The "piece of information" is the middle block.

## 7 Moves that require 2 pieces of information

Looking at each 1-block and its neighbors does not reveal a valid move.

But from the left 1-block we know that either the 1st and 2nd free have a mine. Combine that with the middle 1-block we know that the 3rd free cannot have a mine because there is only 1 neighboring mine and it must be in the 1st or 2nd free block.

## 8 Moves that require 3 pieces of information

Explaining in text why a move is valid based on many pieces of information is difficult, so that is up to you.

A good approach to reasoning about valid moves is to use the auto-solve. You can toggle various numbered blocks (right-click) to include them in the auto-solve calculation. This lets you see which blocks are needed to find a valid move and which are not. You can also try to find different sets of pieces of information to find different methods of finding the same or similar valid moves.

## 9 Moves that require 4 pieces of information

This gets too complicated to be fun in my opinion.

## 10 Moves that require information about mines remaining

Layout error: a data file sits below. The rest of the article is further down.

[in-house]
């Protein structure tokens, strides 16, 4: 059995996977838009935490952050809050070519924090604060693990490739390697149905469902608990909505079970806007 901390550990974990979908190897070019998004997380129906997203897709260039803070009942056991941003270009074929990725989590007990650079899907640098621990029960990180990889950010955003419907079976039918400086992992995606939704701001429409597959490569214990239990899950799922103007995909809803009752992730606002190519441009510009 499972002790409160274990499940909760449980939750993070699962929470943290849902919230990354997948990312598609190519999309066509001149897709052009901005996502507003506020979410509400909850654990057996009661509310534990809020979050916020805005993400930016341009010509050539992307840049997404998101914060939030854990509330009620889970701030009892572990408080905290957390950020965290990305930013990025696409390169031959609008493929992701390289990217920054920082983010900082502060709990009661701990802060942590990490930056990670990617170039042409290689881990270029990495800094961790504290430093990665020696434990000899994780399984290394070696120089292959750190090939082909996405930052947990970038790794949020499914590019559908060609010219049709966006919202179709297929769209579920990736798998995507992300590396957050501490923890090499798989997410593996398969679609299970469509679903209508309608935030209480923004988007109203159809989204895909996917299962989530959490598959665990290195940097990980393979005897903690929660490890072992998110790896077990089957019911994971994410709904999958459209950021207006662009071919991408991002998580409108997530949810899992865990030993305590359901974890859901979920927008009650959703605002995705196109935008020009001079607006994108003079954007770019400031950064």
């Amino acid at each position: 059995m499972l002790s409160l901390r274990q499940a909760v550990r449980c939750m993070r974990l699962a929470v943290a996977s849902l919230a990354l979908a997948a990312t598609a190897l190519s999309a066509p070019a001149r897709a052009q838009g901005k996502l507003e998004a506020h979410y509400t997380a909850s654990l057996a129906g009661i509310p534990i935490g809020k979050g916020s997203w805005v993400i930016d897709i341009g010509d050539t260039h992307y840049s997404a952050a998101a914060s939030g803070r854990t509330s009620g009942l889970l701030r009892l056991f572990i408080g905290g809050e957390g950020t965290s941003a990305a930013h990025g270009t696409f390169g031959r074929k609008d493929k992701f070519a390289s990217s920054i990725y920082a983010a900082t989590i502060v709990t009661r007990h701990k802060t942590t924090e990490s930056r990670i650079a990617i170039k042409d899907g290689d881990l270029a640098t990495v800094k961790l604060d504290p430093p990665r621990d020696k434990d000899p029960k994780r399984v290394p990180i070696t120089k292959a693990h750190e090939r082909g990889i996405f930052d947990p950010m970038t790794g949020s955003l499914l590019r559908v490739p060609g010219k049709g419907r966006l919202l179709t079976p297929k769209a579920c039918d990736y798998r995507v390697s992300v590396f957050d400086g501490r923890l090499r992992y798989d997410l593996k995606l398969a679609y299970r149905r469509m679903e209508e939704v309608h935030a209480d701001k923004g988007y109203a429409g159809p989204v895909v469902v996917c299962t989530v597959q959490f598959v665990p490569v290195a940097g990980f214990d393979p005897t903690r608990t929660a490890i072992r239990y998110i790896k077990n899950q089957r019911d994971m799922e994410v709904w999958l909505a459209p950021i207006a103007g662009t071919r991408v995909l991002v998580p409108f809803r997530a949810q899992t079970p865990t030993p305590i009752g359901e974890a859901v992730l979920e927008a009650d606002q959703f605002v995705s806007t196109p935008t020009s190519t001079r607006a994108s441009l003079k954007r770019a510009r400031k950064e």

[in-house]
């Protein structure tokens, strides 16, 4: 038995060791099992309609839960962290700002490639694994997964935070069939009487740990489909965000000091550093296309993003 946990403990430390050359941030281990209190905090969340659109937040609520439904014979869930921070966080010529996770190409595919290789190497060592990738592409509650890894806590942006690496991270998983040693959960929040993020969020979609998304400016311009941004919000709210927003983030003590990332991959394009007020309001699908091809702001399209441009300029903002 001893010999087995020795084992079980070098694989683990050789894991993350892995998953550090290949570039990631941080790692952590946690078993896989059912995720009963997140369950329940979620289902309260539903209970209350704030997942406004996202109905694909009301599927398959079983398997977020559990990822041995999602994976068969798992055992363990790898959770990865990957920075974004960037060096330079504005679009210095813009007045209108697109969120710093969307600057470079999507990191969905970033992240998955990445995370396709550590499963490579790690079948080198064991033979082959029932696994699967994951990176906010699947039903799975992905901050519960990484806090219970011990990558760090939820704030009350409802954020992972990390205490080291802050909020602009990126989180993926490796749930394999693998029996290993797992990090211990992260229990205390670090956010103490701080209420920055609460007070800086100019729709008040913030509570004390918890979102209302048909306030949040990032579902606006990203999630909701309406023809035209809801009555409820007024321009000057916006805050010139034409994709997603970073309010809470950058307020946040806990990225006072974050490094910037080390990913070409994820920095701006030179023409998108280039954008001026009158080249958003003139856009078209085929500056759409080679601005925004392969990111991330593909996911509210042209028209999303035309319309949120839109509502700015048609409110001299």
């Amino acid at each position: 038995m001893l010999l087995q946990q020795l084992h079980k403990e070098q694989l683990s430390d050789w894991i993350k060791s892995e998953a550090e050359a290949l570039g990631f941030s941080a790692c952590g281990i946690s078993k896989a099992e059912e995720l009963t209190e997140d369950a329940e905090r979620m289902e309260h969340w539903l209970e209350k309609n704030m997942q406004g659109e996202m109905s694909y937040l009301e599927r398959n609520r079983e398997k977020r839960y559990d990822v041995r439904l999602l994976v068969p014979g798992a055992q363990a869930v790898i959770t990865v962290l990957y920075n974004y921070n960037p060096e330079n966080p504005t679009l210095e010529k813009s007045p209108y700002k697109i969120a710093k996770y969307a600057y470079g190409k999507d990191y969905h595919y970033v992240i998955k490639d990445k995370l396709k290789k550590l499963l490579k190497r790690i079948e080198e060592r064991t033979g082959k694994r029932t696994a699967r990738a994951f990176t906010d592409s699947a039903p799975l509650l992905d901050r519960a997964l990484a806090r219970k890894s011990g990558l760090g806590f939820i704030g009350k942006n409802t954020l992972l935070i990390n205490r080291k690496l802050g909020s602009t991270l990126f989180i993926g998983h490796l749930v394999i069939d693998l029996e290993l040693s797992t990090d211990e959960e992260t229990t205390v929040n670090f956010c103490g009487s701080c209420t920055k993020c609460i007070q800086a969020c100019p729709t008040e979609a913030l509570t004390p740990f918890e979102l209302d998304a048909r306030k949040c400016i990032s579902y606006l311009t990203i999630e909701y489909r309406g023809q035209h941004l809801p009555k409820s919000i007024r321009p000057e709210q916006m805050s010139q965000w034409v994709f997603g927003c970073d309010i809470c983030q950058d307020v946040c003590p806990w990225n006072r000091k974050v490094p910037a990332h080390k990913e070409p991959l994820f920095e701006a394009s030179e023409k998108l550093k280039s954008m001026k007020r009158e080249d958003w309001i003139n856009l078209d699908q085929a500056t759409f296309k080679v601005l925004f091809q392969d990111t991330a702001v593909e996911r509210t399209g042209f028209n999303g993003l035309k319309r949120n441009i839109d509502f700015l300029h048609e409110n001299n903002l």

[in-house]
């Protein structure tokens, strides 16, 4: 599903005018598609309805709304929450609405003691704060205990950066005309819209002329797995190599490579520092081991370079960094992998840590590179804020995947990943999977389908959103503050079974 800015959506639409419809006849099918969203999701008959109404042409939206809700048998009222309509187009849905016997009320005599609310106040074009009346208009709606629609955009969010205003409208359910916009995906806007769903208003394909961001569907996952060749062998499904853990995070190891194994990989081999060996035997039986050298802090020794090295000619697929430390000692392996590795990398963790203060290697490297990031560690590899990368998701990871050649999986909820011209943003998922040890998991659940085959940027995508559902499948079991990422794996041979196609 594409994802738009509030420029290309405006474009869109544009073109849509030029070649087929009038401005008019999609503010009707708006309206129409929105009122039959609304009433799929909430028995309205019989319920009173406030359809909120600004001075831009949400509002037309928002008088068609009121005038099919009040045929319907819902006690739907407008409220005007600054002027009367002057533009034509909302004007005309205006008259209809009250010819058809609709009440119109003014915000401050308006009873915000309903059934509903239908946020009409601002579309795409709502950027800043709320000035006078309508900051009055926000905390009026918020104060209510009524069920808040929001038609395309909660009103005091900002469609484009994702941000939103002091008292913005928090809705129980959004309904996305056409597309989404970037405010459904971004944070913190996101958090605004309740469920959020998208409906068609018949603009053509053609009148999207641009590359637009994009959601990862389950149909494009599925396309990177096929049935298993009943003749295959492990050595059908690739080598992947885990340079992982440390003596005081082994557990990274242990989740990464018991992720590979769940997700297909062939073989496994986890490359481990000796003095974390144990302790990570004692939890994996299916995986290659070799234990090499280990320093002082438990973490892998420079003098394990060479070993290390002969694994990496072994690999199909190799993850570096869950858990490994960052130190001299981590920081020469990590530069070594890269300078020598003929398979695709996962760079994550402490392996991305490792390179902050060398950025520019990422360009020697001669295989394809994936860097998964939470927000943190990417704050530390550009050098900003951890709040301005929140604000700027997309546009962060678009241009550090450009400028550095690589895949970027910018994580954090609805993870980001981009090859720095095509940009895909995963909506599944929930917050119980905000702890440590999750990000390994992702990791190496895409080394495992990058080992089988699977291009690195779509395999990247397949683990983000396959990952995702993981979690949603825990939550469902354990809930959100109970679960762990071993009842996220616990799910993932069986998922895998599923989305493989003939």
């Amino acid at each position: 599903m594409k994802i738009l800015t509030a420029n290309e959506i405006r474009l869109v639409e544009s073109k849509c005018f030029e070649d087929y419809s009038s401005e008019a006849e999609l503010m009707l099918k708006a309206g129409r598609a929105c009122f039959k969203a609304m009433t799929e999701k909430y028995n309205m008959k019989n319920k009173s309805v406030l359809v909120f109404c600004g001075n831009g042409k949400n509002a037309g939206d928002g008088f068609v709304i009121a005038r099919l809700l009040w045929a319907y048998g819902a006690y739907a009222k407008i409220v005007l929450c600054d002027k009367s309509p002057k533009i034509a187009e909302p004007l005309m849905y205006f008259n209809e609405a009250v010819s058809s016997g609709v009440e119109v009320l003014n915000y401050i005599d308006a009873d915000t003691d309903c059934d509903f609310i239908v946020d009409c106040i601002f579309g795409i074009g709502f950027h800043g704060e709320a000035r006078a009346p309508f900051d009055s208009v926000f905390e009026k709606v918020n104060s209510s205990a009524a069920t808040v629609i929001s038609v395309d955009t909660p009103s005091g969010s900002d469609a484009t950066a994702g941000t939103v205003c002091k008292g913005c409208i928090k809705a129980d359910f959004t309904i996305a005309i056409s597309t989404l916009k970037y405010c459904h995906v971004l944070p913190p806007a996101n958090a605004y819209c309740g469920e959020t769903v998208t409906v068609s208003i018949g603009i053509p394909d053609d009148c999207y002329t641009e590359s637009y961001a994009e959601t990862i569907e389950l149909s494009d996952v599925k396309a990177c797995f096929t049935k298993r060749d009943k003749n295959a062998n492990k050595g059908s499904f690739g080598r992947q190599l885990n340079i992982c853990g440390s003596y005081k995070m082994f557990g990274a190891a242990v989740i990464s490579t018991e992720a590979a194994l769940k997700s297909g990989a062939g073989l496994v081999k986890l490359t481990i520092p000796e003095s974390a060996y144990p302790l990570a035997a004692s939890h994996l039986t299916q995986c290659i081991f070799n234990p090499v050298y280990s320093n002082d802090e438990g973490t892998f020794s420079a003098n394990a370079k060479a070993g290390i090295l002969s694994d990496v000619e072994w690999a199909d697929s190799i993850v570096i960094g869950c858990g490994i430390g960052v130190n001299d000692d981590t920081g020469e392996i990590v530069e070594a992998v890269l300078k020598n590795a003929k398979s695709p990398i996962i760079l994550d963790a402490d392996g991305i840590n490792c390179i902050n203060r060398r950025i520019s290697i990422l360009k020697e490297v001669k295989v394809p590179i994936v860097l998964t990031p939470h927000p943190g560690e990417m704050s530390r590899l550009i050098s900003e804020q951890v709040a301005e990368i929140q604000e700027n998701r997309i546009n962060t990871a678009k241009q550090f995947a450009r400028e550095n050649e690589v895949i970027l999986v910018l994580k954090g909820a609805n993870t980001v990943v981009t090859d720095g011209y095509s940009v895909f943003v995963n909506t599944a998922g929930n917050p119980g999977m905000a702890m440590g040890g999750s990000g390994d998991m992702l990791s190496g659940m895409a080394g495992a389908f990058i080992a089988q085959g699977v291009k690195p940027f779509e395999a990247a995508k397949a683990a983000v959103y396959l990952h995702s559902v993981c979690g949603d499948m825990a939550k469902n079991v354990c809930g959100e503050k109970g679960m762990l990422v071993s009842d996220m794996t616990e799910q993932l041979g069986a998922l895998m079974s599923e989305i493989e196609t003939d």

When we take into account the number of mines not found we can sometimes find more valid moves.

In the first simple example we know that the middle is a mine. But since that is the only mine, we also know that the right block is not a mine.

## 11 Moves that require >4 pieces of information

You can design a board so you need any finite number of blocks to make a move because minesweeper is turing-complete.

But it was not easy finding an example of a board that require 4 piece of information from just randomization. If you can think of an easy approach to design a board that require x pieces of information to make a move, I would love to hear about it.

## 12 Fun guessing

A fun guess is one where the highest-probability of being a mine/not a mine is the true guess. The auto-solver could be extended to only mark boards as anti-fun if any guess with less than eg. 80% of being a mine is not actually a mine.

But calculating all probabilities of all free blocks is difficult to do and might not be considered fun.

## 13 See also

- Puzzle generation chapter of Simon Tatham's puzzle collection documentation
- How to generate solveable puzzle boards with a focus on performance.

- Solving minesweeper by Magnus Hoff
- How to solve minesweeper.

- Writing a procedural puzzle generator by Juho Snellman
- How to generate interesting and fun version of a puzzle game other than minesweeper.

## 14 Scratch

I used this section to auto-solve all boards given a width, height, and number of mines to find small examples of boards that require specific kinds of information. It finds all boards by trying all combinations of mine placements. I did not try all combinations of mined/flagged blocks, which would give better examples. And I did not trim away mirrored boards that are equivalent.

Currently it shows all boards 3x3 boards with 2 mines that require 2 pieces of information to solve.